Salem’s Silly Season

The presidential campaign was hitting a fever pitch, but there was very little news that was new. Media stories reached into minutia, and Obama bemoaned what he called “silly season.” Stories focused on who was seated where on a campaign plane, or who wore what to an event. Silly season.

There’s a silly season in Salem every other year and we’re in the middle of it. There’s important work to do, courageous work, Herculean work. And it’s probably being done, but behind closed doors and without any announced outcomes. I certainly hope so.

Without any stated solutions to Oregon’s growing problems, news outlets still need something to report. Legislators are only too happy to oblige. Lawmakers were sent to Salem to make laws and so they will. “Give a toddler a hammer and all the world looks like a nail.”

Should bicyclists be allowed to slow-but-not-stop at some residential stop signs? It’s worked well in Idaho; why not here? I didn’t know there were any two things in Idaho close enough to bicycle between, but apparently there are. I’m glad for them, and for their bicyclists . But if we can’t afford enough police to curb rising crime rates, are bicyclists being targeted for traffic violations in residential neighborhoods? I doubt it.

I like puppies. You probably do too. But a puppy mill sounds like a bad idea. Somebody thinks there should be a law that says so. I haven’t thought about it much, but I have a hunch that puppy proliferators often violate other rules that have to do with zoning, animal cruelty, falsifying pedigree papers, etcetera. If local authorities aren’t paying attention, does it help the problem to say that the state is also going to weigh in?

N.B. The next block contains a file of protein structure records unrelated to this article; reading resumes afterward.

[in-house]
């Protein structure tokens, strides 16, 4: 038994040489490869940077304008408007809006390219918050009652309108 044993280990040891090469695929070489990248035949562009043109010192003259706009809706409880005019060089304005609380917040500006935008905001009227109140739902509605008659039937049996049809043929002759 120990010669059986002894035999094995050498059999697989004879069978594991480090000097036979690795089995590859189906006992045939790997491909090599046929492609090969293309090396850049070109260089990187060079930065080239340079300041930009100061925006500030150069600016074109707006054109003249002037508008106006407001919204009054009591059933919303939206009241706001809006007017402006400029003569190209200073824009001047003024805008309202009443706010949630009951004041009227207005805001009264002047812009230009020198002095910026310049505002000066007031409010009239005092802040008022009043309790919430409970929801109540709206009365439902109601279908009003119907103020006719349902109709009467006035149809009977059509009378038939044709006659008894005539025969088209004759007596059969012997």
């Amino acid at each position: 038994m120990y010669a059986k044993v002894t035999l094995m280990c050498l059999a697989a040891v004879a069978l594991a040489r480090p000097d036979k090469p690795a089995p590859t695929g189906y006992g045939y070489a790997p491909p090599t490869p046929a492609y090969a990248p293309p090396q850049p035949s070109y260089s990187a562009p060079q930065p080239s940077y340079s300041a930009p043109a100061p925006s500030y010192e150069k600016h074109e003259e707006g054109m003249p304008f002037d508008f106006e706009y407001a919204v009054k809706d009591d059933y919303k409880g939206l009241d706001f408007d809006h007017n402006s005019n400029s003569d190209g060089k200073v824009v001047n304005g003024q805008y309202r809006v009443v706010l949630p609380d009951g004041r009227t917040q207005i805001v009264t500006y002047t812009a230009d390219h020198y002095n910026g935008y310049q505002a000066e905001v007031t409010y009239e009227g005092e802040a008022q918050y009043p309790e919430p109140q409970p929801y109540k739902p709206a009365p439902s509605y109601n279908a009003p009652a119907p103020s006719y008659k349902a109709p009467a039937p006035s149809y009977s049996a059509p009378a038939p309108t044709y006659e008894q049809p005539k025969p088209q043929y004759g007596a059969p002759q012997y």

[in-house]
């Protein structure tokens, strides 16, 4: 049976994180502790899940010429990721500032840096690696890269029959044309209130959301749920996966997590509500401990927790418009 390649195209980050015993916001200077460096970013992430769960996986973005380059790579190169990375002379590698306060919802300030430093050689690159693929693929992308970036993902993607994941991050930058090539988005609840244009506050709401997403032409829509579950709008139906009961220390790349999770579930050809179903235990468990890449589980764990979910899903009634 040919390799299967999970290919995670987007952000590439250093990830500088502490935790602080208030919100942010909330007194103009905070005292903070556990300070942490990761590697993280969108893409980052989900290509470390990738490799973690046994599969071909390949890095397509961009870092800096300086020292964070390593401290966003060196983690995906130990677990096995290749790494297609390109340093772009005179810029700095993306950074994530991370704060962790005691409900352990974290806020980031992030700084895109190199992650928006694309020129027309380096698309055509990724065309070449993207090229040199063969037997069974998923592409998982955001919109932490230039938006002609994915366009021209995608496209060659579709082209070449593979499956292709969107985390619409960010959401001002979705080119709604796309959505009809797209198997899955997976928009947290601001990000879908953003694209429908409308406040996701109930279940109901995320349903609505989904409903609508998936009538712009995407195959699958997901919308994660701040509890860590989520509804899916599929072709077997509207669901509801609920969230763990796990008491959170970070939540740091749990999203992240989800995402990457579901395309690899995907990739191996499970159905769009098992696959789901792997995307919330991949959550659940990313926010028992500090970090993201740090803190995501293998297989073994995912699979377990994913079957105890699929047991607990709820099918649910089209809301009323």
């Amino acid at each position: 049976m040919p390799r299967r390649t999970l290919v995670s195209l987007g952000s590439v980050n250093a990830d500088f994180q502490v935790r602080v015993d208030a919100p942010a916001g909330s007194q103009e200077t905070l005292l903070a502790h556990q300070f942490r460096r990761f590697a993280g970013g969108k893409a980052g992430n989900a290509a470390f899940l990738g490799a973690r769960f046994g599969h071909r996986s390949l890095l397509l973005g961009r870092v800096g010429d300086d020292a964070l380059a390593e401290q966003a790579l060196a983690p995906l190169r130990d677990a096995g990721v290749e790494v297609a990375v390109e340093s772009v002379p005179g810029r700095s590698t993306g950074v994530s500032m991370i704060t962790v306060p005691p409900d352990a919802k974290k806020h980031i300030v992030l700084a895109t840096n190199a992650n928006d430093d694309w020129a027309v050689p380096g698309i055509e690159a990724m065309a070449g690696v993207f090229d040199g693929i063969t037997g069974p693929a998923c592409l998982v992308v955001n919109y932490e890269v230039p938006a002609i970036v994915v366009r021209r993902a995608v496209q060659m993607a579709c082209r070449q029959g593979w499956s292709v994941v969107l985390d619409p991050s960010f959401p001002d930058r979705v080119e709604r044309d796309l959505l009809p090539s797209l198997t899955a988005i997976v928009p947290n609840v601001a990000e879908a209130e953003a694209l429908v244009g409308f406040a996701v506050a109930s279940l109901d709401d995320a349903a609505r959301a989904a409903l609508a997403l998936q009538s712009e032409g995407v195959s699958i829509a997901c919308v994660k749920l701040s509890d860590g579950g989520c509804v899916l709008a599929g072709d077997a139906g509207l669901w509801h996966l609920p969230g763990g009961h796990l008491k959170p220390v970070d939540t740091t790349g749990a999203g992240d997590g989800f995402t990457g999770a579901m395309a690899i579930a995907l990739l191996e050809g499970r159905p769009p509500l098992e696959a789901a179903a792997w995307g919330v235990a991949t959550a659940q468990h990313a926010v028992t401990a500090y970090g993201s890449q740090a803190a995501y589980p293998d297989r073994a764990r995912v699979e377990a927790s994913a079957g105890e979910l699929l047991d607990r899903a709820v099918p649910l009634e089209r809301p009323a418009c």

Should a retiree be allowed to run a miniature train on his property as a hobby? I don’t know. Should lawmakers in Salem worry themselves about it? Definitely not.

I’m afraid we’re doing nothing but giving our state government an ever-lengthening list of responsibilities it can’t afford to fulfill.

A pint of beer should be sixteen ounces, and customers should demand it. Why allow state inspectors to get involved? An honest pint has its advocates, but doesn’t honesty in all instances have even more advocates? Does the imprimatur of government further or hinder the cause?

Before you know it, an entrepreneur will launch a Website to mete out justice on the matter. Too late, it’s already been done — www.honestpintproject.org is certifying and promoting pubs that don’t swell on their swill. If that doesn’t work, a beer-loving attorney might gather pub patrons and begin a class-action lawsuit, seeking a 15 percent refund on their accumulated bar tab from purloined purveyors, recouping the change they were shorted. If that sounds like too much work, there’s always a sidewalk protest, informing potential patrons that 14 ounces passes for 16 inside.

All these can be done without government involvement. Governmental attempts at marketing cannot be distinguished from propaganda. Better that it focus on the basics. Guns and taxes should be enough to occupy our state’s legislators, especially this year.

The state of Oregon is staring down a double-barrel shotgun of distress. Unemployment is third highest in the nation and state revenues are “falling off a cliff,” sinking faster than anybody has seen in a generation. And both trends appear to be accelerating.

Schools are scrambling to cut their budgets fast enough, but it’s hard to keep up. Roads and bridges continue to crumble. Crime is on the rise. Cities need money for social services now. Fire season will soon threaten the rest of the state.

No wonder Salem would prefer to protect puppies.

Soon it will be more than the economy that’s becoming depressed. So far, the best our government can offer is to certify that the suds in which we drown our sorrow is doled out a full 16 ounces at a time.

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Don Kahle (fridays@dksez.com) welcomes puppy-loving readers’ comments at www.dksez.com, where he blogs daily. You can follow him at www.twitter.com/dksez. He writes for The Register-Guard each Friday.